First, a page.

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Recently I was exploring the Queensland Government Library Services website, and amongst the hundreds of fantastic resources I found there (which I HIGHLY recommend you explore!!), I came across some wonderful – FREE – virtual books.
This interactive book collection uses the latest page flip technology to deliver virtual books. You can zoom in on a page, listen to accompanying audio and discover detailed information.
Please note: not all virtual books include audio.
The books, such as the ‘Rosie and Wallace’ series, are fantastic to display on an interactive whiteboard. If you are an employee of Education QLD, you are also able to download the ‘Rosie and Wallace’ books from the Learning Place as well.
Take some time to explore not only the ‘Rosie and Wallace’ series, but the other fantastic books on offer as well.
The Screen Actors Guild Foundation is proud to bring you Storyline Online, an online streaming video program featuring SAG members reading children’s books aloud. Each book includes accompanying activities and lesson ideas.
The site has some wonderful activities, and a great selection of books and readers:
- To Be a Drum, by Evelyn Coleman; read by James Earl Jones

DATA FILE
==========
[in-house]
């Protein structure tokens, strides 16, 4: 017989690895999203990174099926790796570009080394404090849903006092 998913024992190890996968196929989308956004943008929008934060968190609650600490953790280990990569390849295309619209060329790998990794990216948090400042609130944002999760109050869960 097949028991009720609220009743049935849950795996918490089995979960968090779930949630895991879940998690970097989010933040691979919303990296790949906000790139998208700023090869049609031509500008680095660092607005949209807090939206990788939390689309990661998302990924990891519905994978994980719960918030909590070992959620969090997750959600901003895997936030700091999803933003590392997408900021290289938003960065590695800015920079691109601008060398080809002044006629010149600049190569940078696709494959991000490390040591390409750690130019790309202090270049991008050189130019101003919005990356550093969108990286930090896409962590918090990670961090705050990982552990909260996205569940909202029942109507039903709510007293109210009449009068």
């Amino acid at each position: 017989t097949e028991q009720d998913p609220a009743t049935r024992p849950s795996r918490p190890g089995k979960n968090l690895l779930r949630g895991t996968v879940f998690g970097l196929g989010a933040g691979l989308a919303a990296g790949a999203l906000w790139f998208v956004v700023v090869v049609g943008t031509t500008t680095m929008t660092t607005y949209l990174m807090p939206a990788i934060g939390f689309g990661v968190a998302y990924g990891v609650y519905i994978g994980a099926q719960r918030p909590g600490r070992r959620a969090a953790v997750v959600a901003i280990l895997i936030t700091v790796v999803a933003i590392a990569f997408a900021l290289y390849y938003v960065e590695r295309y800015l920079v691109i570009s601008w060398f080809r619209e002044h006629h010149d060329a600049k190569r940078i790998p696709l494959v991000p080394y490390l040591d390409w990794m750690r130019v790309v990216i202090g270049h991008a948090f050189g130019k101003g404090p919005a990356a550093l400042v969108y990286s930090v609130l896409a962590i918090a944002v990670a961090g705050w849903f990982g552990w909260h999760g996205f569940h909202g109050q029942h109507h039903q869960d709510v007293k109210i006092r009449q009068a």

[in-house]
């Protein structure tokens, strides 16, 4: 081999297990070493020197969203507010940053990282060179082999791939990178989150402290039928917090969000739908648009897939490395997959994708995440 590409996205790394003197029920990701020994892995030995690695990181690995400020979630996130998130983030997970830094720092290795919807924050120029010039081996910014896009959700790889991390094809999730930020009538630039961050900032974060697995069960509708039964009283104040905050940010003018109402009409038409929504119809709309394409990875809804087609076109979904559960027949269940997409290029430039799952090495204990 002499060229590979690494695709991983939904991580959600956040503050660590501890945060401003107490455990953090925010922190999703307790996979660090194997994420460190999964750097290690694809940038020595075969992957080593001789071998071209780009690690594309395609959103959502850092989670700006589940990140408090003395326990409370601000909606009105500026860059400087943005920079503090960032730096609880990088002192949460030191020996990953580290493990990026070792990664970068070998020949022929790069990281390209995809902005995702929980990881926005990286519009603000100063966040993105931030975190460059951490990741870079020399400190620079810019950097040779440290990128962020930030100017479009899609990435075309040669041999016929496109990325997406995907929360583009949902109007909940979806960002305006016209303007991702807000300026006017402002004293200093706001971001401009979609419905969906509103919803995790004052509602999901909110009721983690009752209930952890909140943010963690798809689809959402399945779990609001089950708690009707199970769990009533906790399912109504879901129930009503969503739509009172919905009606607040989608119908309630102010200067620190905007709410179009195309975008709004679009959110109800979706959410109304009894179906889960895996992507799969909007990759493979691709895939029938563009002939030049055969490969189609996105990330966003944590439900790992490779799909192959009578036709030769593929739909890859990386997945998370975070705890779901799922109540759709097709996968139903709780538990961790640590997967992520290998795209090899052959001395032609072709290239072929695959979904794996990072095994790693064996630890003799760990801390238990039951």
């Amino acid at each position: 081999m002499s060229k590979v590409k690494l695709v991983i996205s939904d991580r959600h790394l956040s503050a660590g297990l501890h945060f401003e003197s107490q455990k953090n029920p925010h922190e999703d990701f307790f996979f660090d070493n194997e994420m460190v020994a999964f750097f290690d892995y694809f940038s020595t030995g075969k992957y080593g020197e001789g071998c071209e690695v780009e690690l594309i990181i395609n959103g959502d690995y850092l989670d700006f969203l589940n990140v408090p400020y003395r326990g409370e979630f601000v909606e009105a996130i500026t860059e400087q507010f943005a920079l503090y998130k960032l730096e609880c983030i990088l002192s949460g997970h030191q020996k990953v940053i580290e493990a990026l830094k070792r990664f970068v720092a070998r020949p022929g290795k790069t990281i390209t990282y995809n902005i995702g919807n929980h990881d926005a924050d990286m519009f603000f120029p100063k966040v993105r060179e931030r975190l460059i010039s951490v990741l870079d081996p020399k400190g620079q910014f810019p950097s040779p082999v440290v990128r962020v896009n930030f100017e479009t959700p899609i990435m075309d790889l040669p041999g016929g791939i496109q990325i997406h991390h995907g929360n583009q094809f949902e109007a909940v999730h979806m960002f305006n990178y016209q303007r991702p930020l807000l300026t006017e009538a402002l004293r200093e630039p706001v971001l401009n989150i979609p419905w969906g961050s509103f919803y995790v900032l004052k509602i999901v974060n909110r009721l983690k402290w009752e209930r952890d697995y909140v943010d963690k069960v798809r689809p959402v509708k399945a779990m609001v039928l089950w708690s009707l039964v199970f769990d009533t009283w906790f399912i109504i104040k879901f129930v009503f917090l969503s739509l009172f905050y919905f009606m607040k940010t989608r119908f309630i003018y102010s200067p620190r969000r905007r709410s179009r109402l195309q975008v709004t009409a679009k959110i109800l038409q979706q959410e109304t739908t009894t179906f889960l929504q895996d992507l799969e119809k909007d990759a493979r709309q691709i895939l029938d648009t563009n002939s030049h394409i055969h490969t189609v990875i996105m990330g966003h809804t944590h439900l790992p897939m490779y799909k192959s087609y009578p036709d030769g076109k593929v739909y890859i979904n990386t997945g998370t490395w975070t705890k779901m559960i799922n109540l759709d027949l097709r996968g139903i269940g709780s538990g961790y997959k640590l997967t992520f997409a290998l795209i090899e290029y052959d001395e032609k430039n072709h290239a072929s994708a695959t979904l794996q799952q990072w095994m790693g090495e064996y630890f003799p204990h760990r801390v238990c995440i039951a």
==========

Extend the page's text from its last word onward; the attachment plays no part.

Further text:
- Guji Guji, by Chih Yuan Chen; read by Robert Guillaume
- Sebastian’s Roller Skates, by Joan De Deu Prats; read by Caitlin Wachs
- Sophie’s Masterpiece, by Eileen Spinelli; read by CCH Pounder
- Stellaluna, by Janell Cannon; read by Pamela Reed
- Wilfrid Gordon McDonald Partridge, by Mem Fox; read by Bradley Whitford
- No Mirrors in My Nana’s House, by Ysaye M. Barnwell; read by Tia and Tamera Mowry
- The Night I Followed the Dog, by Nina Laden; read by Amanda Bynes
- Thank you, Mr. Falker, by Patricia Polacco; read by Jane Kaczmarek
- My Rotten Redheaded Older Brother, by Patricia Polacco; read by Melissa Gilbert
- Knots on a Counting Rope, by Bill Martin Jr. and John Archambault; read by Bonnie Bartlett and William Daniels
- Brave Irene, by William Steig; read by Al Gore
- A Bad Case of Stripes, by David Shannon; read by Sean Astin
- Private I. Guana, by Nina Laden; read by Esai Morales
- Somebody Loves You, Mr. Hatch, by Eileen Spinelli; read by Hector Elizondo
- The Polar Express, by Chris Van Allsburg; read by Lou Diamond Phillips
- Me and My Cat, by Satoshi Kitamura; read by Elijah Wood
- Dad, Are You the Tooth Fairy, by Jason Alexander; read by Jason Alexander
- When Pigasso Met Mootisse, by Nina Laden; read by Eric Close
- White Socks Only, by Evelyn Coleman; read by Amber Rose Tamblyn
- Romeow and Drooliet, by Nina Laden; read by Haylie Duff
- Enemy Pie, by Derek Munson; read by Camryn Manheim
What a fabulous way to encourage the students to add expression and variety of pitch and tone to their reading.
You could even take the idea further by having the students record themselves reading their favourite story books and make them available on the server for students from the school to access. Perhaps they could create a compilation of authors or stories in a Powerpoint file that they could load on junior school computers. What a great project! 😉